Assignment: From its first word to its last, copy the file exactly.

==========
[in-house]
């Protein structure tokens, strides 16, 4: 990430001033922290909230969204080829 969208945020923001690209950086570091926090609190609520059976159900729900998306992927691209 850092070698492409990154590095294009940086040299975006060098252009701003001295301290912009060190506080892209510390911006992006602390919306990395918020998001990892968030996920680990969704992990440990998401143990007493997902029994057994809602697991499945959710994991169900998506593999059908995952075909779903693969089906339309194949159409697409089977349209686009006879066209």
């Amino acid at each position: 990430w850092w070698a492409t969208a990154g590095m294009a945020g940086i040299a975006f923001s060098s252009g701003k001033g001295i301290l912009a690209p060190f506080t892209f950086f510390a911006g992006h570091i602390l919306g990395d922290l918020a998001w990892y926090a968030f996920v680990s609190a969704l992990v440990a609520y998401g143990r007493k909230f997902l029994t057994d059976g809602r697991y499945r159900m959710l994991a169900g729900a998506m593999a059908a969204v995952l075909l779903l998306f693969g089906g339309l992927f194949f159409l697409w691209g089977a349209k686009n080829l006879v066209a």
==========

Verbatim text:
[in-house]
């Protein structure tokens, strides 16, 4: 990430001033922290909230969204080829 969208945020923001690209950086570091926090609190609520059976159900729900998306992927691209 850092070698492409990154590095294009940086040299975006060098252009701003001295301290912009060190506080892209510390911006992006602390919306990395918020998001990892968030996920680990969704992990440990998401143990007493997902029994057994809602697991499945959710994991169900998506593999059908995952075909779903693969089906339309194949159409697409089977349209686009006879066209």
């Amino acid at each position: 990430w850092w070698a492409t969208a990154g590095m294009a945020g940086i040299a975006f923001s060098s252009g701003k001033g001295i301290l912009a690209p060190f506080t892209f950086f510390a911006g992006h570091i602390l919306g990395d922290l918020a998001w990892y926090a968030f996920v680990s609190a969704l992990v440990a609520y998401g143990r007493k909230f997902l029994t057994d059976g809602r697991y499945r159900m959710l994991a169900g729900a998506m593999a059908a969204v995952l075909l779903l998306f693969g089906g339309l992927f194949f159409l697409w691209g089977a349209k686009n080829l006879v066209a």